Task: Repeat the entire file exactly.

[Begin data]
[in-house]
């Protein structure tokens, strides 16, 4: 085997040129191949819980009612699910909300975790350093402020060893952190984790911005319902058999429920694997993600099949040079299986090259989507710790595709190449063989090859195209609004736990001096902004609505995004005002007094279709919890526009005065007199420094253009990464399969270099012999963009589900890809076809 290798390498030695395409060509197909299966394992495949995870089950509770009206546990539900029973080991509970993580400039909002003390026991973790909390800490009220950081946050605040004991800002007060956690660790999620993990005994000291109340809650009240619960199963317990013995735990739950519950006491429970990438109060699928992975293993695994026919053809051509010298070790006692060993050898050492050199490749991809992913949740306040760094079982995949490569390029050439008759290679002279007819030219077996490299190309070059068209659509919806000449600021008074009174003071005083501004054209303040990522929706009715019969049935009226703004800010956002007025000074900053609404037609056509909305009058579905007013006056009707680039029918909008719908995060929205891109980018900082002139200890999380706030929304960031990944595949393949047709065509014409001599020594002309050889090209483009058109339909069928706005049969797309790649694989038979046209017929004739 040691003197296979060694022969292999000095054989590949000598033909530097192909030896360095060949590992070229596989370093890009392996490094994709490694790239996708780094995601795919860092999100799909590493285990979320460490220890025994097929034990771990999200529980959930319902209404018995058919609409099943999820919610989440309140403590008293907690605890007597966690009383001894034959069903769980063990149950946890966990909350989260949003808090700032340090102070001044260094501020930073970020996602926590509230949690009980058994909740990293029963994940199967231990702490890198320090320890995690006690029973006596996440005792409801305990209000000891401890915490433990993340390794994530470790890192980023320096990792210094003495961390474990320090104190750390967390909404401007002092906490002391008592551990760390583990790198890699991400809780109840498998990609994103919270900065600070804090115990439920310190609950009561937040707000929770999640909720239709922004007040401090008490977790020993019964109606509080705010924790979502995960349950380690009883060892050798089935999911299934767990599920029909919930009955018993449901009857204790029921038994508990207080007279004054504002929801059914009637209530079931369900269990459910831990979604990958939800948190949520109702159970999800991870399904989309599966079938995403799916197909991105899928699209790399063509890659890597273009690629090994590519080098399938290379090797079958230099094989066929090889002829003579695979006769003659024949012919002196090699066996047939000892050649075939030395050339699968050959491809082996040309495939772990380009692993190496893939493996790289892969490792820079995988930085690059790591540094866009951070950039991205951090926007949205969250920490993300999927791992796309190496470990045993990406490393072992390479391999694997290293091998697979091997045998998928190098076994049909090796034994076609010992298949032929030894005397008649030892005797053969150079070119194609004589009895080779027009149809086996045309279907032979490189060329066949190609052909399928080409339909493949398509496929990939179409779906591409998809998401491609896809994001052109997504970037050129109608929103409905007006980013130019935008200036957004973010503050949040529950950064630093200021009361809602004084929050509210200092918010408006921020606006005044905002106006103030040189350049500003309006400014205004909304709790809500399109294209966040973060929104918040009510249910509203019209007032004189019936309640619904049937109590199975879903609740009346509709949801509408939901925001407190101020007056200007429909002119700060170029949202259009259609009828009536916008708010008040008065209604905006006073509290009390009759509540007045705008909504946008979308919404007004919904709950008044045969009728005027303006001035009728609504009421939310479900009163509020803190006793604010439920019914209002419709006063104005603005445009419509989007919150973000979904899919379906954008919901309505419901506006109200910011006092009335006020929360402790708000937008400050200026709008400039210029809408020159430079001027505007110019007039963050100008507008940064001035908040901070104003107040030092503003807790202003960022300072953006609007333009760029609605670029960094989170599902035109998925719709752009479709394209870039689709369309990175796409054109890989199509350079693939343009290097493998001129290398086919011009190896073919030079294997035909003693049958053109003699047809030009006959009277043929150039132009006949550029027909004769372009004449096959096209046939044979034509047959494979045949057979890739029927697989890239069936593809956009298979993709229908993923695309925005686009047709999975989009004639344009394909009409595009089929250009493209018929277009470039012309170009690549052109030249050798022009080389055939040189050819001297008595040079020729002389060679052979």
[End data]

[in-house]
């Protein structure tokens, strides 16, 4: 085997040129191949819980009612699910909300975790350093402020060893952190984790911005319902058999429920694997993600099949040079299986090259989507710790595709190449063989090859195209609004736990001096902004609505995004005002007094279709919890526009005065007199420094253009990464399969270099012999963009589900890809076809 290798390498030695395409060509197909299966394992495949995870089950509770009206546990539900029973080991509970993580400039909002003390026991973790909390800490009220950081946050605040004991800002007060956690660790999620993990005994000291109340809650009240619960199963317990013995735990739950519950006491429970990438109060699928992975293993695994026919053809051509010298070790006692060993050898050492050199490749991809992913949740306040760094079982995949490569390029050439008759290679002279007819030219077996490299190309070059068209659509919806000449600021008074009174003071005083501004054209303040990522929706009715019969049935009226703004800010956002007025000074900053609404037609056509909305009058579905007013006056009707680039029918909008719908995060929205891109980018900082002139200890999380706030929304960031990944595949393949047709065509014409001599020594002309050889090209483009058109339909069928706005049969797309790649694989038979046209017929004739 040691003197296979060694022969292999000095054989590949000598033909530097192909030896360095060949590992070229596989370093890009392996490094994709490694790239996708780094995601795919860092999100799909590493285990979320460490220890025994097929034990771990999200529980959930319902209404018995058919609409099943999820919610989440309140403590008293907690605890007597966690009383001894034959069903769980063990149950946890966990909350989260949003808090700032340090102070001044260094501020930073970020996602926590509230949690009980058994909740990293029963994940199967231990702490890198320090320890995690006690029973006596996440005792409801305990209000000891401890915490433990993340390794994530470790890192980023320096990792210094003495961390474990320090104190750390967390909404401007002092906490002391008592551990760390583990790198890699991400809780109840498998990609994103919270900065600070804090115990439920310190609950009561937040707000929770999640909720239709922004007040401090008490977790020993019964109606509080705010924790979502995960349950380690009883060892050798089935999911299934767990599920029909919930009955018993449901009857204790029921038994508990207080007279004054504002929801059914009637209530079931369900269990459910831990979604990958939800948190949520109702159970999800991870399904989309599966079938995403799916197909991105899928699209790399063509890659890597273009690629090994590519080098399938290379090797079958230099094989066929090889002829003579695979006769003659024949012919002196090699066996047939000892050649075939030395050339699968050959491809082996040309495939772990380009692993190496893939493996790289892969490792820079995988930085690059790591540094866009951070950039991205951090926007949205969250920490993300999927791992796309190496470990045993990406490393072992390479391999694997290293091998697979091997045998998928190098076994049909090796034994076609010992298949032929030894005397008649030892005797053969150079070119194609004589009895080779027009149809086996045309279907032979490189060329066949190609052909399928080409339909493949398509496929990939179409779906591409998809998401491609896809994001052109997504970037050129109608929103409905007006980013130019935008200036957004973010503050949040529950950064630093200021009361809602004084929050509210200092918010408006921020606006005044905002106006103030040189350049500003309006400014205004909304709790809500399109294209966040973060929104918040009510249910509203019209007032004189019936309640619904049937109590199975879903609740009346509709949801509408939901925001407190101020007056200007429909002119700060170029949202259009259609009828009536916008708010008040008065209604905006006073509290009390009759509540007045705008909504946008979308919404007004919904709950008044045969009728005027303006001035009728609504009421939310479900009163509020803190006793604010439920019914209002419709006063104005603005445009419509989007919150973000979904899919379906954008919901309505419901506006109200910011006092009335006020929360402790708000937008400050200026709008400039210029809408020159430079001027505007110019007039963050100008507008940064001035908040901070104003107040030092503003807790202003960022300072953006609007333009760029609605670029960094989170599902035109998925719709752009479709394209870039689709369309990175796409054109890989199509350079693939343009290097493998001129290398086919011009190896073919030079294997035909003693049958053109003699047809030009006959009277043929150039132009006949550029027909004769372009004449096959096209046939044979034509047959494979045949057979890739029927697989890239069936593809956009298979993709229908993923695309925005686009047709999975989009004639344009394909009409595009089929250009493209018929277009470039012309170009690549052109030249050798022009080389055939040189050819001297008595040079020729002389060679052979």